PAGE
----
All e-mail experts tell e-mail marketers to make their programs more relevant to increase deliverability and ROI (define) and decrease spam complaints, unsubscribes, and inactivity.
Nobody can argue with that. The problem comes when you try to figure out what "relevance" really means.
Relevance is still a challenge because we haven't been able to get rid of the guessing game between subscribers and senders:
To end this guessing game, you have to go back to the beginning of the relationship and improve your acquisition process.
Anticipate and Answer "What's in it for Me?"
We know how much delivery success depends on setting and managing expectations at the start of the e-mail relationship and sending relevant e-mails.
Here, "relevance" is defined as "value to the subscriber." It isn't enough that the e-mail message comes from company X. The company X e-mail has to offer subscribers something they want or expect.
These values (i.e., demonstrating relevance and managing expectations) have to happen even earlier in the subscriber relationship: at acquisition, even before opt-in. This crucial period is when your subscriber is still in the prospect stage, before providing an e-mail address.
Potential subscribers are asking you, "What's in it for me? Why should I give you my e-mail address when I get more than I can read now?"
A good acquisition process actually answers this question twice: once before the opt-in and once after it.
Here are a couple of tips to increase relevance:
Acquisition Evolves Off the Web Site
Your acquisition process should anticipate and answer the question of "What's in it for me?" everywhere you issue an invitation to subscribe, whether it's on your home page, search engine landing page, Facebook Fan Page, Twitter home page, or checkout page.
Offsite Acquisition's Unique Permission Challenge
Effective follow-up in the form of a welcome e-mail that sets expectations is even more crucial when the acquisition happens somewhere else. Besides, most offline acquisition completely lacks data the marketer can use for sending relevant messaging.
A mobile opt-in collects the e-mail address and acquisition opt-in, but nothing else. You need a welcome e-mail that repeats and amplifies the value proposition, sets expectations, and drives the new subscriber back to your preference center to provide more information and promote your e-mail offerings.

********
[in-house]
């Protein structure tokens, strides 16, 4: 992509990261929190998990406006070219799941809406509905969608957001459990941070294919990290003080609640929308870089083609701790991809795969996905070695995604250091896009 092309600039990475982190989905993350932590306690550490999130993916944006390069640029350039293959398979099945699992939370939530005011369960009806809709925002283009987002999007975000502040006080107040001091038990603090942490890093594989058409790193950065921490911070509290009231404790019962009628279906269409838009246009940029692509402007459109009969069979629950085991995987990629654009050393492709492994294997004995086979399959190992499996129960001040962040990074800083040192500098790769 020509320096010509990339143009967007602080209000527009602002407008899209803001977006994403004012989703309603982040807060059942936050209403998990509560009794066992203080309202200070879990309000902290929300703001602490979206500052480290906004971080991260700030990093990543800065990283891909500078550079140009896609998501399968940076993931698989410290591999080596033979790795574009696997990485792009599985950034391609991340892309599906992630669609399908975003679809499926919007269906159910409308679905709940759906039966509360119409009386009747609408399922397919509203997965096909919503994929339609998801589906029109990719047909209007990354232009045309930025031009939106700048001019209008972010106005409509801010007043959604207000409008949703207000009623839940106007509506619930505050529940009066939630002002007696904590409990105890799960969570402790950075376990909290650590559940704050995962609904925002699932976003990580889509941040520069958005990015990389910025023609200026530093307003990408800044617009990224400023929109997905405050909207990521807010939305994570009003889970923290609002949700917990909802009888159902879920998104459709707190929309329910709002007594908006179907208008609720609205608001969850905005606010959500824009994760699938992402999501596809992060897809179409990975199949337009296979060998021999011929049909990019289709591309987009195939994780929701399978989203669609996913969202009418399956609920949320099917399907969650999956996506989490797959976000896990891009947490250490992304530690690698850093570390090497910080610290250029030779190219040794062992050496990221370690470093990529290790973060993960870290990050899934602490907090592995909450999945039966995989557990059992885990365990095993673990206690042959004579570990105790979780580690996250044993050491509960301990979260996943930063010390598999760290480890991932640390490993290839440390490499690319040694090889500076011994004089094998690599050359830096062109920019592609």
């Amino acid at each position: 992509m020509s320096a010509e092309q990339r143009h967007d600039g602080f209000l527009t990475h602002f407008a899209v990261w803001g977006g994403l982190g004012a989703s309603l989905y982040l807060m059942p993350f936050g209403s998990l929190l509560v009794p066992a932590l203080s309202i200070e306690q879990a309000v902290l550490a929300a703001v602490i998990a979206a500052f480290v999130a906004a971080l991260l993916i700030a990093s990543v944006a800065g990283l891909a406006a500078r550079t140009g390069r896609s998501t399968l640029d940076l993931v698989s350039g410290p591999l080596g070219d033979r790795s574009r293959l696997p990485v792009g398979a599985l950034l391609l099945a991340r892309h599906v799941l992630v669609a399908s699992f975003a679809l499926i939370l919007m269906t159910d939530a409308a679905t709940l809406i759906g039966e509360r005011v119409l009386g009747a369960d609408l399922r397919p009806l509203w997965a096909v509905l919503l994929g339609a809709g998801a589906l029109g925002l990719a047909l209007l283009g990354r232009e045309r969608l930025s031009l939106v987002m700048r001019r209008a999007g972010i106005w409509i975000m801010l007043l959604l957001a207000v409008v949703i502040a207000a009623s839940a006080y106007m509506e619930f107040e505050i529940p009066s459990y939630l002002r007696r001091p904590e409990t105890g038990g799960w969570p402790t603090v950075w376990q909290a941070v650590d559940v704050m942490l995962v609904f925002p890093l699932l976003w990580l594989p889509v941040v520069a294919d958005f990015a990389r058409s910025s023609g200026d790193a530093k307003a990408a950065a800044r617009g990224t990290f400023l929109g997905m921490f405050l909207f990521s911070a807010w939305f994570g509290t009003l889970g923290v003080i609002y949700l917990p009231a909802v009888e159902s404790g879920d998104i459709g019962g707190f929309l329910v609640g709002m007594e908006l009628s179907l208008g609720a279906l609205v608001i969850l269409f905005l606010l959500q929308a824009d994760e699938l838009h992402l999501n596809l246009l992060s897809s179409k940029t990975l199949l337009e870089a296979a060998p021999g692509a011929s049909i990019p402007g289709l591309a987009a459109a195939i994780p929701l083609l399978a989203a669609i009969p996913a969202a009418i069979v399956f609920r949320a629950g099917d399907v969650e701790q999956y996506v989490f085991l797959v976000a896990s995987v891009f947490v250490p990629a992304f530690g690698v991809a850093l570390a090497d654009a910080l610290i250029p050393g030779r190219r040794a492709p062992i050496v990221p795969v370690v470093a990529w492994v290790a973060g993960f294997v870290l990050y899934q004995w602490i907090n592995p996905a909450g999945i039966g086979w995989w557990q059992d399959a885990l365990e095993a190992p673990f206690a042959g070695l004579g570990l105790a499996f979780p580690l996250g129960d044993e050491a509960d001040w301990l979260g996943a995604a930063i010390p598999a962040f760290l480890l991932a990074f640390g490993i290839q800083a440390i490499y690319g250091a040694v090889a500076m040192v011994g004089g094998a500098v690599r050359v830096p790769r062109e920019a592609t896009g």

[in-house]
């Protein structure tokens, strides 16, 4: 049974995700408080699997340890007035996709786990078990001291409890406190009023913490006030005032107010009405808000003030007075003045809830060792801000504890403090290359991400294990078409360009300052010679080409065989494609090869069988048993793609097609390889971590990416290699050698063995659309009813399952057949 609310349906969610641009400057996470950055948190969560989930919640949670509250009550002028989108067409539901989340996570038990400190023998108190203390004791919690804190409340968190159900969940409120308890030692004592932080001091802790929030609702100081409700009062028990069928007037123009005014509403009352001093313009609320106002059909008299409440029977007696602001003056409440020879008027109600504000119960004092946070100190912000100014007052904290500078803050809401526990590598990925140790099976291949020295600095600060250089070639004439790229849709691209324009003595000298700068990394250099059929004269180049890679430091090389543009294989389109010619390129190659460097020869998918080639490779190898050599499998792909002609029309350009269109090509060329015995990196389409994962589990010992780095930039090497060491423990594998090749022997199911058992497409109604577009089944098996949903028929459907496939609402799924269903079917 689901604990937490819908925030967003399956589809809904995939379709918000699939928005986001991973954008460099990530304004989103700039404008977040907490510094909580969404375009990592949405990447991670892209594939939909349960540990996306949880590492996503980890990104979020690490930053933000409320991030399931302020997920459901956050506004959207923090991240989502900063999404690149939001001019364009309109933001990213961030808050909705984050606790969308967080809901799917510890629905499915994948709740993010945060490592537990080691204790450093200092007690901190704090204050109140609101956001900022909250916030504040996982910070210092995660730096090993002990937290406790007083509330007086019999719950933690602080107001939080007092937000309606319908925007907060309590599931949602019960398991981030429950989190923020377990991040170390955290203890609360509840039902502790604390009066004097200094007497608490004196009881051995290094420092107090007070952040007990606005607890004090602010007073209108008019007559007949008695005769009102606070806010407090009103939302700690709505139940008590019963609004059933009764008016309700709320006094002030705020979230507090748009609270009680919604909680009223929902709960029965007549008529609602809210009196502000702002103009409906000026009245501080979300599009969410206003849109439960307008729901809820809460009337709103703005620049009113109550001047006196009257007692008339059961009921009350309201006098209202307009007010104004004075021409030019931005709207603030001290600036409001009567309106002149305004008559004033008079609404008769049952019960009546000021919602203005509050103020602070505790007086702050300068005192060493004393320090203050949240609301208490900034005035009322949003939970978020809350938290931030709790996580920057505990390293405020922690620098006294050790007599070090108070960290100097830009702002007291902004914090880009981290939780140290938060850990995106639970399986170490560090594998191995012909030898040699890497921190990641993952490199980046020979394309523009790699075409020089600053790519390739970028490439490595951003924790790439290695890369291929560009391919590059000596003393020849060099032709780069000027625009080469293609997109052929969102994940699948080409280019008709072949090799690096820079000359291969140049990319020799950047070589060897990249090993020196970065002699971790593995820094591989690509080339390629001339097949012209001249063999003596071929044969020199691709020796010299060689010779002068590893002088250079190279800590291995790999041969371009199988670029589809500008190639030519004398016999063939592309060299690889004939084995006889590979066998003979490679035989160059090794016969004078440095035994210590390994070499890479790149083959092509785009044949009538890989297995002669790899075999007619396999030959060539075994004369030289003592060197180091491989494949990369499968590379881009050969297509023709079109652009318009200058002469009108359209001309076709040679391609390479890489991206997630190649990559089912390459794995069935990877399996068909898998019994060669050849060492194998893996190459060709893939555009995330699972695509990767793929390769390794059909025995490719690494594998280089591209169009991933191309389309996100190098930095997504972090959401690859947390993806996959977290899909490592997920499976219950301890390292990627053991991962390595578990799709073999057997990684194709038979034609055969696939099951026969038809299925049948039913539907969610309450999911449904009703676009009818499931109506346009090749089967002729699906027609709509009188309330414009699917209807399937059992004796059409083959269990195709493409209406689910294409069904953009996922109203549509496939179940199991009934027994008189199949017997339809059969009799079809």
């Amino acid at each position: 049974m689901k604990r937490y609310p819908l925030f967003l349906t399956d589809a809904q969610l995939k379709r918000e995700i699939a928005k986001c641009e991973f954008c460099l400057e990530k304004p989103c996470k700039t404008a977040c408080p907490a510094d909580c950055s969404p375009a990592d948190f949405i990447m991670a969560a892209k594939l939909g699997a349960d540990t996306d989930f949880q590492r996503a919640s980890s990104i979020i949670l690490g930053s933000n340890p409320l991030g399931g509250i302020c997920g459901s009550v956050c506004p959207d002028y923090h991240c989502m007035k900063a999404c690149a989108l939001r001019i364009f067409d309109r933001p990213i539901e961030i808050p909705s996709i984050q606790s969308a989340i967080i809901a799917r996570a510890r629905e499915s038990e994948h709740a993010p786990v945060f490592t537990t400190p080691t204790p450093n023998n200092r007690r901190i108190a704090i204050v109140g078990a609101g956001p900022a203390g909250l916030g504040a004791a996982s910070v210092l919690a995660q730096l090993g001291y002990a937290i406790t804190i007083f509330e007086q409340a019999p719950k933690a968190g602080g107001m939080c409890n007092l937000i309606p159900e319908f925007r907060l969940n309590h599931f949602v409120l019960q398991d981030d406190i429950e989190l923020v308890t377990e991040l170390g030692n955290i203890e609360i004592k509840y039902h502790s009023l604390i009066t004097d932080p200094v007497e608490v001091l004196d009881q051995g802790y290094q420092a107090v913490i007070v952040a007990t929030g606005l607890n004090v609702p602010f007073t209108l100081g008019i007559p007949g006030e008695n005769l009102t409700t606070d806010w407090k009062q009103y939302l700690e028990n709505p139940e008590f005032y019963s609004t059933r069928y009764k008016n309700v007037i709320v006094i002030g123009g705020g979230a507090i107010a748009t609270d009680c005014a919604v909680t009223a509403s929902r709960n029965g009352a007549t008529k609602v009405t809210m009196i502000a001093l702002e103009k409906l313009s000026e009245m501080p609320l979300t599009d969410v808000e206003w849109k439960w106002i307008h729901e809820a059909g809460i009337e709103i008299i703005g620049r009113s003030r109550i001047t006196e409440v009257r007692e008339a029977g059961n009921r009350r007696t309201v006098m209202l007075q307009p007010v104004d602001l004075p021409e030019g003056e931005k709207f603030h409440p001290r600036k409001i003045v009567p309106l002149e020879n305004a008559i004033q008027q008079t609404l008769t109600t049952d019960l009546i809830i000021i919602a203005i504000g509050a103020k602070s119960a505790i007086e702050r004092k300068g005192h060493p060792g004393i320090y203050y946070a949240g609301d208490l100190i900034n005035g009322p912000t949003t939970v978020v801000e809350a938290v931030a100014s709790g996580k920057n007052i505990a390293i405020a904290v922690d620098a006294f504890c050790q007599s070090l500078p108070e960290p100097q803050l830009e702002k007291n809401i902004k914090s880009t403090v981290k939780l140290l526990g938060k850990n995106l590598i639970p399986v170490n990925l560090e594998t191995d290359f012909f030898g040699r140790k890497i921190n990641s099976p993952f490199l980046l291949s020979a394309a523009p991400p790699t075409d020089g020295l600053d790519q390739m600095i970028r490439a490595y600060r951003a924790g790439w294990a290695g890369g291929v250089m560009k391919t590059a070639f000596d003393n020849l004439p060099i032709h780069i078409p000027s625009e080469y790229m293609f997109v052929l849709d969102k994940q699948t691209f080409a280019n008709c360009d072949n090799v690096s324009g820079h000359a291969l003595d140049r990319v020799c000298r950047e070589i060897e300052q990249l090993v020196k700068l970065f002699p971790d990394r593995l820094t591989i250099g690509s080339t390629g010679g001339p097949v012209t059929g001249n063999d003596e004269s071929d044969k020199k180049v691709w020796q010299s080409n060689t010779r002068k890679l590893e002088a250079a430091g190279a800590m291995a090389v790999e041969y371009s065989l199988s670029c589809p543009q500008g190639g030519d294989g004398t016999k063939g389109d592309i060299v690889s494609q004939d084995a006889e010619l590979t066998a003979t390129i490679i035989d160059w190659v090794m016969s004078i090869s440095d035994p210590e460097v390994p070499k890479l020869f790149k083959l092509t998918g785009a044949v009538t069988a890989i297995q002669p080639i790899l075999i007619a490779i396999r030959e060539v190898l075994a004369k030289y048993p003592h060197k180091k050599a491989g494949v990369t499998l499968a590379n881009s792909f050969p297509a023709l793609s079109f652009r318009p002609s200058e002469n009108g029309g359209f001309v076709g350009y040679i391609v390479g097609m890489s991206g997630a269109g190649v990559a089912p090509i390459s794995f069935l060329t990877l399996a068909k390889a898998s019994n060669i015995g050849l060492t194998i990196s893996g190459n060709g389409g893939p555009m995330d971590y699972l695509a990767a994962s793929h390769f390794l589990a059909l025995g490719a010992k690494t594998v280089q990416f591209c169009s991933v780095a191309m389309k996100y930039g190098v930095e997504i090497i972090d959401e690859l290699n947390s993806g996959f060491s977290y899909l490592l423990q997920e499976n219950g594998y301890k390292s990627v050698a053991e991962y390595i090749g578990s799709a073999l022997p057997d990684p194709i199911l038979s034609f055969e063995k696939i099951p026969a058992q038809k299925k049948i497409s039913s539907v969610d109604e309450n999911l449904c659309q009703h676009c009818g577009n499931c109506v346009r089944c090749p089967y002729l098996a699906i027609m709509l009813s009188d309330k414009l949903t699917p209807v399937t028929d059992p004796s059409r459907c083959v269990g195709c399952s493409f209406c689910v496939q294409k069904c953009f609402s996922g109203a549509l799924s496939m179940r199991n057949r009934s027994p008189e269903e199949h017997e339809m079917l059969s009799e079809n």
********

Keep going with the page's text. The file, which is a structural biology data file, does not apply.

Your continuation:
Remember, the only thing that has changed here is where the subscriber opts in to your e-mail program. Choice and control must remain with the consumer to deliver the relevance that drives e-mail deliverability.
Until next time, keep on deliverin'!
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Stefan Pollard, who started his career in online marketing in 1999, was considered a selfless mentor and champion of best practices in e-mail marketing. He held the position of senior strategic consultant at Responsys where he was responsible for developing e-mail marketing and lifecycle messaging strategies to increase clients' ROI. Before that, Stefan led the e-mail consulting program for Lyris clients, frequently speaking at industry events on best practices. Prior to that, he managed the audit process and consulted with clients to improve their e-mail delivery challenges for Habeas. As an e-mail marketer, he spent several years building and executing acquisition and retention campaigns at E-Loan and Cybergold.com. He died May 14, 2010.
In Memoriam: Stefan Pollard
E-mail marketing community mourns the loss of a marketing pro dedicated to helping his peers and clients and working to improve an industry. Here are their tributes celebrating his life.
E-mail Marketing Expert Stefan Pollard Dies
An expert in deliverability is remembered as a champion of best practices and someone who selflessly gave of his time to others.
December 5, 2013
1:00pm ET / 10:00am PT
December 12, 2013
1:00pm ET / 10:00am PT